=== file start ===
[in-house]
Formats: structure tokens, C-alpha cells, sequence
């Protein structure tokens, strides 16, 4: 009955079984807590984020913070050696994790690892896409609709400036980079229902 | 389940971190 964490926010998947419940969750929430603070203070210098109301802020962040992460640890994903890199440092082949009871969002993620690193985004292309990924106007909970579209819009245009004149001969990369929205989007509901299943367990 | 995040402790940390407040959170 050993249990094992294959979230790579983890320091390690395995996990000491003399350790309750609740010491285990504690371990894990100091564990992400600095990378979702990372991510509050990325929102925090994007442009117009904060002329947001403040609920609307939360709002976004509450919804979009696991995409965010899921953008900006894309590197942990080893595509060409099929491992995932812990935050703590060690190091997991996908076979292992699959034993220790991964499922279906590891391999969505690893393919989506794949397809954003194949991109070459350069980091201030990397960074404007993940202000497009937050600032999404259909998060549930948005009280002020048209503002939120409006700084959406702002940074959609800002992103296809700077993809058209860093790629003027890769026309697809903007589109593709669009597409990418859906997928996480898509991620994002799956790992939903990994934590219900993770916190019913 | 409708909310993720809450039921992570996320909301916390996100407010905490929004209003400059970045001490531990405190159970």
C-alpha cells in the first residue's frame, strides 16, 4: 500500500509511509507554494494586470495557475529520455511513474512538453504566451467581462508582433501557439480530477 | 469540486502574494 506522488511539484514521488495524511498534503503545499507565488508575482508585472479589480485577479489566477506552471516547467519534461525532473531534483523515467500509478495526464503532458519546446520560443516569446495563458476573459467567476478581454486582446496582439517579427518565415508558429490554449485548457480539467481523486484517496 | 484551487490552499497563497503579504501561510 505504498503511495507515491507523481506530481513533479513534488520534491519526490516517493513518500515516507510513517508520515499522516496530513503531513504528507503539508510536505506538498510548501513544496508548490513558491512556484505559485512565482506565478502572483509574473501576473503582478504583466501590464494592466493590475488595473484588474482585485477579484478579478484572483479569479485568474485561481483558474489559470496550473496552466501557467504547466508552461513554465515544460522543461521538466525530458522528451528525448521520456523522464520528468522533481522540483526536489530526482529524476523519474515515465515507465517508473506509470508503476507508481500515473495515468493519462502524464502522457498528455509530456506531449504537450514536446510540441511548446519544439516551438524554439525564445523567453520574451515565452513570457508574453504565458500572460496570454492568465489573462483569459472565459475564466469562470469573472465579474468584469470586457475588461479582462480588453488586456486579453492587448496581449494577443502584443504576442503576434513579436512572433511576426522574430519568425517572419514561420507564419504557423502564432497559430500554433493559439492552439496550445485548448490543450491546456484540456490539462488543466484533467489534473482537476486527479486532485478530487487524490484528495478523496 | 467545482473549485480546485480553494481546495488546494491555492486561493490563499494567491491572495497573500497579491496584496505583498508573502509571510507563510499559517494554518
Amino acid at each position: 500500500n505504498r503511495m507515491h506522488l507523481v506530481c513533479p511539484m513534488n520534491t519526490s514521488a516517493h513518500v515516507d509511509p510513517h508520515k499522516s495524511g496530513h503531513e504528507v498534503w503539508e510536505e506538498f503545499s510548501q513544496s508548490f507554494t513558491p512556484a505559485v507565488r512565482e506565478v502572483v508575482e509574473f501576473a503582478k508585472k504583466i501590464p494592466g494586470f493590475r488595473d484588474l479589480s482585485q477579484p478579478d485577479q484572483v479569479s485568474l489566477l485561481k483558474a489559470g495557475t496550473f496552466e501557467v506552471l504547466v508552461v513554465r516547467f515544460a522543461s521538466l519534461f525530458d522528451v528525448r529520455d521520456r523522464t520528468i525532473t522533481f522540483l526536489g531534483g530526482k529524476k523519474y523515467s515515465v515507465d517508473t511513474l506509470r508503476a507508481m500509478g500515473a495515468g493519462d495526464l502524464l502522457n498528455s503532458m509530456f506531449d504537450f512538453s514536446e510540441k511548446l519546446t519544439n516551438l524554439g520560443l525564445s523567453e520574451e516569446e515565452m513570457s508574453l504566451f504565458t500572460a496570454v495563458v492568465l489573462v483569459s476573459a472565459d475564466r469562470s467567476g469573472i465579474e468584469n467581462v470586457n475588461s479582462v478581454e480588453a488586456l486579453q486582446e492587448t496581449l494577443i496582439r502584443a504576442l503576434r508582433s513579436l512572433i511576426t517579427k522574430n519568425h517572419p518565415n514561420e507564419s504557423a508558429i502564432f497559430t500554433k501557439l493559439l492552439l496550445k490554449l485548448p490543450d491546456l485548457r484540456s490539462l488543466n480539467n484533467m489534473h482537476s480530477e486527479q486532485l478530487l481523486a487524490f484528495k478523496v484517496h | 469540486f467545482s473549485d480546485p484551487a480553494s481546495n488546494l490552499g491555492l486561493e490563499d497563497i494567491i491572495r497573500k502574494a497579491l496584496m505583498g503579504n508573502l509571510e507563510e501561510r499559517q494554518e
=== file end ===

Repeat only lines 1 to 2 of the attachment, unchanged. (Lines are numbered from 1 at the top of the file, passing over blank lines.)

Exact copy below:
[in-house]
Formats: structure tokens, C-alpha cells, sequence